Tiny pollen grains are released from trees, weeds, and grasses each spring, summer and fall. Pollen is necessary to fertilize parts of other plants; however, many never reach their destination. Pollen instead enters human noses and throats causing a type of seasonal allergic rhinitis called “pollen allergy,” otherwise known as “hay fever.”

Pollen is one of the most common things to cause allergy. Foods, medicines, or animals that cause allergies can be avoided. We can also escape insects and household dust. There is just no easy way to avoid airborne pollen unless you stay totally indoors, with the windows closed, when the pollen count is high, and even this may not help.

Where does pollen come from?

• Plants produces round or oval pollen grains to produce
• Some plant species uses the pollen from its own flowers to fertilize itself
• Other plant species must be cross-pollinated
• Cross-pollination means that for fertilization to take place and seeds to form, pollen needs to be transferred from the flower of one plant to that of another of the same species. Insects accomplish this for certain flowering plants. Other plants reply on the wind for transport.

What kind of pollen most commonly cause allergic reactions?

• Pollen produced by the plain-looking plants (trees, grasses, and weeds) that do not have showy flowers. These plants produce small, light, dry pollen grains that are wind transported.

• Ragweed pollen has been collected 400 miles out at sea and 2 miles high in the air. Airborne pollen drifts for many miles; therefore, it does little good to rid an area of an offending plant.

• Allergenic pollen comes from plants that produce in huge quantities. A single ragweed plant is able to produce a million grains of pollen per day.

• The type of allergens in the pollen determines whether or not the pollen will cause hay fever. Pine tree pollen produced in large amounts by a common tree would make it a good candidate for causing allergy. However, because the types of allergens in pine pollen appear to make it less allergenic, makes it a relatively rare cause of allergy.

• Ragweed is a major cause of allergic reactions. Sagebrush, redroot pigweed, lamb’s quarters, Russian thistle (tumbleweed) and English plantain are major causes of allergic reactions. Grasses and trees are sources of allergenic pollens. Only a few species of grass growing in North American produce highly allergenic pollen.

• Only florists, gardeners and others who have prolonged, close contact with flowers are likely to be sensitive to pollen from these plants. This type of pollen is not carried by wind. Insects like butterflies and bees transport it. For these reasons, most people have little contact with the large, heavy, waxy pollen grains of flowering plants.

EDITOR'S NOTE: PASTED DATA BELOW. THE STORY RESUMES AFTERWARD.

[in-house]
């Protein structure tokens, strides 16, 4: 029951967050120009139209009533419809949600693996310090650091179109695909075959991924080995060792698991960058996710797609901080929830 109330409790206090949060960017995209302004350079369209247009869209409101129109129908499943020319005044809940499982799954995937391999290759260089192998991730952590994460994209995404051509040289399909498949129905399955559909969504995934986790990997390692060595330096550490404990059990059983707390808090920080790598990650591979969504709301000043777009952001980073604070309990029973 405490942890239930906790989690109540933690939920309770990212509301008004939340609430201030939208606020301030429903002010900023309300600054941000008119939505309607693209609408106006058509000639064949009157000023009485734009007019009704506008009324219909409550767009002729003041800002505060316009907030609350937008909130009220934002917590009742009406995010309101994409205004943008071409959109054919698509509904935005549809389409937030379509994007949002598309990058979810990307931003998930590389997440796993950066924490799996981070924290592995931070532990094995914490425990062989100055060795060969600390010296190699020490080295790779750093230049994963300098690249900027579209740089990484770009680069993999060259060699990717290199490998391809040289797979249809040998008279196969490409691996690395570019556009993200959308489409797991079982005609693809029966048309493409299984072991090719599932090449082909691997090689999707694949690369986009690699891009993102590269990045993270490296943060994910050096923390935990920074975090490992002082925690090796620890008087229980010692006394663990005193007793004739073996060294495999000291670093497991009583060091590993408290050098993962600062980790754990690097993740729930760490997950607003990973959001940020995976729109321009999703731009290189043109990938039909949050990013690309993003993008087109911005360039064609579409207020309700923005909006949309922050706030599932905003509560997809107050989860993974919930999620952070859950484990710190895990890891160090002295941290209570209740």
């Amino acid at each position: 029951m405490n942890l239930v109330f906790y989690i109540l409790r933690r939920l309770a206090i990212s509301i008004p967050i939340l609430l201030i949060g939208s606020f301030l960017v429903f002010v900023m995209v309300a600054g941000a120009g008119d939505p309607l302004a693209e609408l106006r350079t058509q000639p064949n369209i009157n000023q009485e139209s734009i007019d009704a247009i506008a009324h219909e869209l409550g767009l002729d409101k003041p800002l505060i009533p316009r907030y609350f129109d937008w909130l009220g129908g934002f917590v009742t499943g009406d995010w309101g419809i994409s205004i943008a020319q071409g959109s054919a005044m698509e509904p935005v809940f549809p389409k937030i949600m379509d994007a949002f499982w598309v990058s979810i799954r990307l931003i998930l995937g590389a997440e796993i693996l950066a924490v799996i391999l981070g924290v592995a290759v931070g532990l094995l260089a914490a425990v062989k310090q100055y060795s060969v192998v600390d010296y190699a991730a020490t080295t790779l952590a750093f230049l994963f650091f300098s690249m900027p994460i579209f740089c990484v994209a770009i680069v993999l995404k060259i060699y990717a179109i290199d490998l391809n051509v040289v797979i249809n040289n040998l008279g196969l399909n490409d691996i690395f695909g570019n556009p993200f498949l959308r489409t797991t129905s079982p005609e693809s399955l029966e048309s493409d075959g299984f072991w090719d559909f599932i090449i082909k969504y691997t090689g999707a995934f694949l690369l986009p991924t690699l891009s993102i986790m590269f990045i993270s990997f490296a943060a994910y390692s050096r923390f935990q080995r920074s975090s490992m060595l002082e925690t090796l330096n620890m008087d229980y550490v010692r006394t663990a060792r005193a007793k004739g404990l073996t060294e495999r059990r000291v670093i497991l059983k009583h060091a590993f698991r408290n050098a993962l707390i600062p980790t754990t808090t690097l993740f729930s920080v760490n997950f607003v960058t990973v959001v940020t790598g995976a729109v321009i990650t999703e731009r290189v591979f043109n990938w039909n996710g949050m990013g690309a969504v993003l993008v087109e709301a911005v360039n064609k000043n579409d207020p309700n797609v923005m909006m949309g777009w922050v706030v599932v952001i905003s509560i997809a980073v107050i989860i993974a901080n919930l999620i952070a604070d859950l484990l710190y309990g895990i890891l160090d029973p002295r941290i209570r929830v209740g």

Grasses that produce pollen include:

• Timothy grass
• Kentucky bluegrass
• Johnson grass
• Redtop grass
• Orchard grass
• Sweet vernal grass

Trees that produce pollen include:

• Oak
• Ash
• Elm
• Hickory
• Box elder
• Mountain cedar

What is the most obvious feature of pollen allergy?

• Its seasonal nature; people have symptoms only when the pollen grains to which they are allergic are in the air.

It is helpful to know when pollen counts tend to be the highest. This may be a time to stay indoors and avoid contact with the pollen to which you are allergic.

Pollen counts tend to be the highest:

• Early in the morning on warm, dry, breezy days

Pollen counts tend to be the lowest:

• During chilly, wet periods

Source: National Institute of Allergy and Infectious Diseases

Disclaimer: These statements have not been evaluated by the Food and Drug Administration. The information in this article is not intended to diagnose, treat, cure or prevent any disease. All health concerns should be addressed by a qualified health care professional

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Author: Connie Limon. Visit http://nutritionandhealthhub.com and sign up for a weekly nutrition and health tip. The article collection is available as FREE reprints for your newsletters, websites or blog. For a variety of FREE reprint articles on various topics rarely seen elsewhere visit http://www.camelotarticles.com